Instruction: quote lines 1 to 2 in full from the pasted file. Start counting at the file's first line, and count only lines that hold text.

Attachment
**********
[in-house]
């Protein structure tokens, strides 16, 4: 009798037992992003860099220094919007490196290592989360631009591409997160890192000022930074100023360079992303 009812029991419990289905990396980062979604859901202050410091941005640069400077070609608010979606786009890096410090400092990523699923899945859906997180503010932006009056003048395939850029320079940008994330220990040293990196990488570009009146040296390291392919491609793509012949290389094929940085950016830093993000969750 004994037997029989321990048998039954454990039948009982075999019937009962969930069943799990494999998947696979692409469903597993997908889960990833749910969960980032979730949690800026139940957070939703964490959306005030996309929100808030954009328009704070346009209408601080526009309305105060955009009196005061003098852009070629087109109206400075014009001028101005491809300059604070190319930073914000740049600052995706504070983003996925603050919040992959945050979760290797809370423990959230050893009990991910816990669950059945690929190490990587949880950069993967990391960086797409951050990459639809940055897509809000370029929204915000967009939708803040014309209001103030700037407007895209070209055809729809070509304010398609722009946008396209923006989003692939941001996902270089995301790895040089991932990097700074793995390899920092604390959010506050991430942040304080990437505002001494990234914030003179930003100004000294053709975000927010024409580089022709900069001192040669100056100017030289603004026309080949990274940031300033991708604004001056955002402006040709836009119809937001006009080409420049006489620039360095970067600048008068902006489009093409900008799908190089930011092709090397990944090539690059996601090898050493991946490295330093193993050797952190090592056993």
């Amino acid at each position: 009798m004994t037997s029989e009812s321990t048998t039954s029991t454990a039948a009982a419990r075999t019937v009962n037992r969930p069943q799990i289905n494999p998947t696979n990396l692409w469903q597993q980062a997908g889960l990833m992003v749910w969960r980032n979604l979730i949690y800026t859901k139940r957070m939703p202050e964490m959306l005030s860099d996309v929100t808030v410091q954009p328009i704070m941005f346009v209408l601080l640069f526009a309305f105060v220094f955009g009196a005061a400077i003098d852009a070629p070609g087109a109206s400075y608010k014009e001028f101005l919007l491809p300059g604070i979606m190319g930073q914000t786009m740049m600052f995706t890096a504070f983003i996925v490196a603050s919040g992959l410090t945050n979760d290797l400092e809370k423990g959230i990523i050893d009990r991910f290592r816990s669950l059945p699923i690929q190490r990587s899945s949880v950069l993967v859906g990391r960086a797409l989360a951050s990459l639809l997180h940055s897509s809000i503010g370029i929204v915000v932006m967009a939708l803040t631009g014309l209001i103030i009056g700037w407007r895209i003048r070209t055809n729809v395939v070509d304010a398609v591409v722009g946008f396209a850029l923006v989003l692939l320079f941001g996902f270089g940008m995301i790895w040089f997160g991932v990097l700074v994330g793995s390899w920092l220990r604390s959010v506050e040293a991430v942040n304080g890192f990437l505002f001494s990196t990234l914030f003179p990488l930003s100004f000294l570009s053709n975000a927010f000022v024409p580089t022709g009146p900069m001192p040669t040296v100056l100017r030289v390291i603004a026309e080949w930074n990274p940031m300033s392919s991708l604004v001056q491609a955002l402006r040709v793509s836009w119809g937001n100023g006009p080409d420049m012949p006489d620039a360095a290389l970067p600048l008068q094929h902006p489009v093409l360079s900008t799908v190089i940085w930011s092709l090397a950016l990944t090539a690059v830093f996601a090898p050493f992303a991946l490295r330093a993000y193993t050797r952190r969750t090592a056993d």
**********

[in-house]
């Protein structure tokens, strides 16, 4: 009798037992992003860099220094919007490196290592989360631009591409997160890192000022930074100023360079992303 009812029991419990289905990396980062979604859901202050410091941005640069400077070609608010979606786009890096410090400092990523699923899945859906997180503010932006009056003048395939850029320079940008994330220990040293990196990488570009009146040296390291392919491609793509012949290389094929940085950016830093993000969750 004994037997029989321990048998039954454990039948009982075999019937009962969930069943799990494999998947696979692409469903597993997908889960990833749910969960980032979730949690800026139940957070939703964490959306005030996309929100808030954009328009704070346009209408601080526009309305105060955009009196005061003098852009070629087109109206400075014009001028101005491809300059604070190319930073914000740049600052995706504070983003996925603050919040992959945050979760290797809370423990959230050893009990991910816990669950059945690929190490990587949880950069993967990391960086797409951050990459639809940055897509809000370029929204915000967009939708803040014309209001103030700037407007895209070209055809729809070509304010398609722009946008396209923006989003692939941001996902270089995301790895040089991932990097700074793995390899920092604390959010506050991430942040304080990437505002001494990234914030003179930003100004000294053709975000927010024409580089022709900069001192040669100056100017030289603004026309080949990274940031300033991708604004001056955002402006040709836009119809937001006009080409420049006489620039360095970067600048008068902006489009093409900008799908190089930011092709090397990944090539690059996601090898050493991946490295330093193993050797952190090592056993």